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Anonymous Letter to MLK

The author suggests that Dr. King focus on six specific things to accomplish in 1968.

Telegram from UFT President Albert Shanker to MLK

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Albert Shanker expresses his appreciation to Dr. King for his support throughout the tumultuous 1967 education crisis in New York City.

Wednesday, September 13, 1967

Letter from Theodore E. Brown to MLK

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The Director of the American Negro Leadership Conference On Africa sent this letter to update Dr. King and other committee members about plans for the third national biennial leadership conference.

Wednesday, October 12, 1966

Black Power: The Politics of Liberation in America

Stokely Carmichael and Dr. Charles Hamilton are in partnership with SNCC to promote the Black Power Movement. SNCC creates "freedom gifts" to provide the community with the expression of the "humanistic spirit" and goal of the movement. These freedom gifts range from posters, poetry, calendars, and more.

People in Action: Sit In, Stand In, Wade In, Kneel In

In this article in the New York Amsterdam News May 25, 1963, Dr. King says that, through the ballot, Negro voters can change the political structure of the South. He states that for democracy to live, segregation must die; therefore, every form of nonviolent direct action will be used to dismantle it in the South, where it is visible, and in the North, where it is more hidden. Finally, he points out that modern psychologists use the term “maladjusted.” He is glad to be “maladjusted” to segregation, religious bigotry, economic injustice, and militarism.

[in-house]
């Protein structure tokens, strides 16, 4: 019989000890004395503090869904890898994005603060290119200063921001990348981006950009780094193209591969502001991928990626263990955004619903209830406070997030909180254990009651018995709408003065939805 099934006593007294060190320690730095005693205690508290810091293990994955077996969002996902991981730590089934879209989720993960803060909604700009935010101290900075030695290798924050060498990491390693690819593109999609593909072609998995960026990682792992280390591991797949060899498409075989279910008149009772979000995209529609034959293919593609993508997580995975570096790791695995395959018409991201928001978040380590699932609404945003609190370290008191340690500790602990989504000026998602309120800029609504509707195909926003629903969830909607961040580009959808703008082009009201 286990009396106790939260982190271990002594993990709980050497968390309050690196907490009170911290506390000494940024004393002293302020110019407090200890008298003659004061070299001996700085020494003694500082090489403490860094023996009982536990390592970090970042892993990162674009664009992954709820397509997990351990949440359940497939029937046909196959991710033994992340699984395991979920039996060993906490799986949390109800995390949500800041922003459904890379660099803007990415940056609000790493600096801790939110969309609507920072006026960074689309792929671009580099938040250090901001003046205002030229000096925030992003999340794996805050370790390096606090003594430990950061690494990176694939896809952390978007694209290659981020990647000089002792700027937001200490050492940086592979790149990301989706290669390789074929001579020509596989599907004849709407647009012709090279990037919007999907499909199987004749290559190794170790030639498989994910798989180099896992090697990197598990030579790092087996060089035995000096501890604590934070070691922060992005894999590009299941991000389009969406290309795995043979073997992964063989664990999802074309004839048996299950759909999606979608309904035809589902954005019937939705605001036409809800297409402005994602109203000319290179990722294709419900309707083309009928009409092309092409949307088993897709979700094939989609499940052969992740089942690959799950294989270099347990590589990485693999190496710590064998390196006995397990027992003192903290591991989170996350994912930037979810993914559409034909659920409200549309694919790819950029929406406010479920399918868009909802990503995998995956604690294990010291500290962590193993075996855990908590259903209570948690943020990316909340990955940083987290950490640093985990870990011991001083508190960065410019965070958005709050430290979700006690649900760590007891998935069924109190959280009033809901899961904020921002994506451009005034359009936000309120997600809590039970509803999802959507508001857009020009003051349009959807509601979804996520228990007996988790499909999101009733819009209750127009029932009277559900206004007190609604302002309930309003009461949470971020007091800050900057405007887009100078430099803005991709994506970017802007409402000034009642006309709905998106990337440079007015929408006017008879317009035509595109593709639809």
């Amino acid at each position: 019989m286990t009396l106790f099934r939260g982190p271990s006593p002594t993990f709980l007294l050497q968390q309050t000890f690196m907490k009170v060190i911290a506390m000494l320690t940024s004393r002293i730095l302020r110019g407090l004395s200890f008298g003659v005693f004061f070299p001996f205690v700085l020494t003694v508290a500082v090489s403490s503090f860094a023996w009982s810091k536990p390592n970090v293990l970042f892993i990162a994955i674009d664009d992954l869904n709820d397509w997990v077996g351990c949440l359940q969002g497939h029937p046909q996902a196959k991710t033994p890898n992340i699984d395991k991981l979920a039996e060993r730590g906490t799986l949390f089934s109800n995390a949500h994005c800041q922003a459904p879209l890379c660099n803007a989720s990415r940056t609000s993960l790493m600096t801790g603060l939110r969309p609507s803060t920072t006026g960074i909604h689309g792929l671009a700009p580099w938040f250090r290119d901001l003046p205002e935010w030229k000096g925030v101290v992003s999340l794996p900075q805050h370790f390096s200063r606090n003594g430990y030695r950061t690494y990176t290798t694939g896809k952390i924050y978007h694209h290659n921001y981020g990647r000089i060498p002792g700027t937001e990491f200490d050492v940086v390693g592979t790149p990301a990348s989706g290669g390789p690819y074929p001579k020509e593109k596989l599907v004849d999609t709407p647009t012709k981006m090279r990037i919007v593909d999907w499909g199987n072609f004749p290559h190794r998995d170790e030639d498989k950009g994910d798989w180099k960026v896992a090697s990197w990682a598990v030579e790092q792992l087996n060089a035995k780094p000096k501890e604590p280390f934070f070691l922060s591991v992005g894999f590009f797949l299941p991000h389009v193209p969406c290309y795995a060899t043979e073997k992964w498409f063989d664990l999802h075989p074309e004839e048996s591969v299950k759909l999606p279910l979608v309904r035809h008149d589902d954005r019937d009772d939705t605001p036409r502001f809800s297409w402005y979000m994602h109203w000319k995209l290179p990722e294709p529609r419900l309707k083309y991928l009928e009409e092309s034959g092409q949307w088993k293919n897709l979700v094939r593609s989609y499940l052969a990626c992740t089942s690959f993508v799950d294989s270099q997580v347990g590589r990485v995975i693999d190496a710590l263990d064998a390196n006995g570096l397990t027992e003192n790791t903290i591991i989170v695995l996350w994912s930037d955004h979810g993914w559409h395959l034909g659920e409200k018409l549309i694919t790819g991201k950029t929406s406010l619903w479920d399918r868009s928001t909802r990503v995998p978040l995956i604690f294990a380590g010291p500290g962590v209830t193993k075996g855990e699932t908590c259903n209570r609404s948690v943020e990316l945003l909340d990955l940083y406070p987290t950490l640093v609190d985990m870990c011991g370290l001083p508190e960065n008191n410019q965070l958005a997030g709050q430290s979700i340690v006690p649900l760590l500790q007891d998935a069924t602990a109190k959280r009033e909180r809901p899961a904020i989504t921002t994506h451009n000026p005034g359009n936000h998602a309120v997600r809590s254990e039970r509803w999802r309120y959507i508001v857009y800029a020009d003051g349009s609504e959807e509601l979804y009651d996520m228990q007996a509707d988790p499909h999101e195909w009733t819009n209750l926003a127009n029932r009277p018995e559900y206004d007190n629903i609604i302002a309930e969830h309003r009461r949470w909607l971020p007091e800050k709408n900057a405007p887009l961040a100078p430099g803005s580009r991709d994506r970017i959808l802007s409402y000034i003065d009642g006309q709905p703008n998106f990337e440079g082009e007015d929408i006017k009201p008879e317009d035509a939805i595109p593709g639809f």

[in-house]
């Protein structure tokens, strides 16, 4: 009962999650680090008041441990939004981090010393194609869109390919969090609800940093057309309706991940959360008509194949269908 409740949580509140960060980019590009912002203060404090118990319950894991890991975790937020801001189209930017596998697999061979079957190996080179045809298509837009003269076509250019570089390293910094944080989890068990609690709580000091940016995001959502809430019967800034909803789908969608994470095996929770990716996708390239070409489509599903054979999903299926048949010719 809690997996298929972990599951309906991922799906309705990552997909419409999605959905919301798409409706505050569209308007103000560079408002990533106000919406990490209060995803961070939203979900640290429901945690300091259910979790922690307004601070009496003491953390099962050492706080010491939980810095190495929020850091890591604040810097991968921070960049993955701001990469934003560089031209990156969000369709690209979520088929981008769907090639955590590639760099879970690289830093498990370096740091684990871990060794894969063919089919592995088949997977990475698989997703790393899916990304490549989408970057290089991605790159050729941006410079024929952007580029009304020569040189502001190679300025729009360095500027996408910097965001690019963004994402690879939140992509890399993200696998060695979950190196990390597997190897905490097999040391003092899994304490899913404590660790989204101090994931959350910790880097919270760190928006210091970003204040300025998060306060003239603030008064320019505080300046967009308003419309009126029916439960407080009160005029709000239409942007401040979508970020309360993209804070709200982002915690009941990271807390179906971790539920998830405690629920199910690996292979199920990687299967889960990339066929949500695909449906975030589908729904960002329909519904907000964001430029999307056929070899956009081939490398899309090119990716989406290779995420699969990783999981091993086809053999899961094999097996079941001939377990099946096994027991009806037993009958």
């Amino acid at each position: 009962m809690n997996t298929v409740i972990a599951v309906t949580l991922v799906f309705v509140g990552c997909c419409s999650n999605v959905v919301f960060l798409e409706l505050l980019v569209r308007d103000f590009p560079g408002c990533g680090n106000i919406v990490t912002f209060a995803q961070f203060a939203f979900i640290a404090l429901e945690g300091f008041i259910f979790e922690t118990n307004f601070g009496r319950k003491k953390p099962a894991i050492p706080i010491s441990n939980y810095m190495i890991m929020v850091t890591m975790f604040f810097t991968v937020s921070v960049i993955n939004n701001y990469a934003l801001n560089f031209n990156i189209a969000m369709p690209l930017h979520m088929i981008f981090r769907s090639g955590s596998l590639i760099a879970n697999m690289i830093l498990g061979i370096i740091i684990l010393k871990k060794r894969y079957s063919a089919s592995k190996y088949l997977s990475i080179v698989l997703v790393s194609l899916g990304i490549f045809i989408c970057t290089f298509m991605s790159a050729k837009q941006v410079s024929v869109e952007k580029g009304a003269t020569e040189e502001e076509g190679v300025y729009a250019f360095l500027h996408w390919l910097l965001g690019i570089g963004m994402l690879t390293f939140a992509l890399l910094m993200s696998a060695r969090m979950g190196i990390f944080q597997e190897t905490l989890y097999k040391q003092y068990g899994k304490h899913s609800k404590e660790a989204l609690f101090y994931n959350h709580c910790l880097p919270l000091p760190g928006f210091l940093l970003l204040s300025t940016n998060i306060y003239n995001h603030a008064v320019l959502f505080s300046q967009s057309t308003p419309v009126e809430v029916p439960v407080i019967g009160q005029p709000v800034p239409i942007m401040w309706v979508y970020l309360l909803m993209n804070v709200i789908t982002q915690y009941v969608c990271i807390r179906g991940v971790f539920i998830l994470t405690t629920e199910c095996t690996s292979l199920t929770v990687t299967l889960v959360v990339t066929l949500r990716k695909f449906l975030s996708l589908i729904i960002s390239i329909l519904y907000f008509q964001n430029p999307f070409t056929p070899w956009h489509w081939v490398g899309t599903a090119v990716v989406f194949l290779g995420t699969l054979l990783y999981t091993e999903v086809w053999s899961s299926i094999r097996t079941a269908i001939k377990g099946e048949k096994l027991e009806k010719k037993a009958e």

Letter from SNCC's Judy Richardson to Coretta Scott King

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Judy Richardson of SNCC writes to Mrs. King to give her a copy of the new Negro history primer, "Negroes in American History." The book serves as a method of teaching children about African American history while tying in elements of the Civil Rights Movement.

Sunday, September 5, 1965

Address by MLK to American Jewish Committee

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In this speech, Dr. King addresses the Civil Rights Movement and the use of nonviolent demonstration tactics. He distinguishes between civil disobedience, which involves breaking laws that one does not agree with, and nonviolent demonstration, which involves using one's right to protest. He states that nonviolent protest is inherently American, citing examples from the Civil War, the Suffragettes, and the American Jewish Committee's own lobbying from the early 20th Century.

Thursday, May 20, 1965

A Statement to the South and the Nation

The Southern Leaders Conference on Transportation and Non-Violent Integration issued this statement to the nation regarding the unresolved problems of civil rights. The leaders asked for all Negroes, particularly those in the South, to assert their human dignity and to seek justice by rejecting all injustices.

Letter from Prince Johannes of Bohemia to MLK

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Prince Johannes, claimant to the throne of Bohemia, requests Dr. King's participation in the Presidium of the World Government.

Sunday, December 17, 1967

Statement from American Jewish Congress Regarding the Bundy School-Decentralization Plan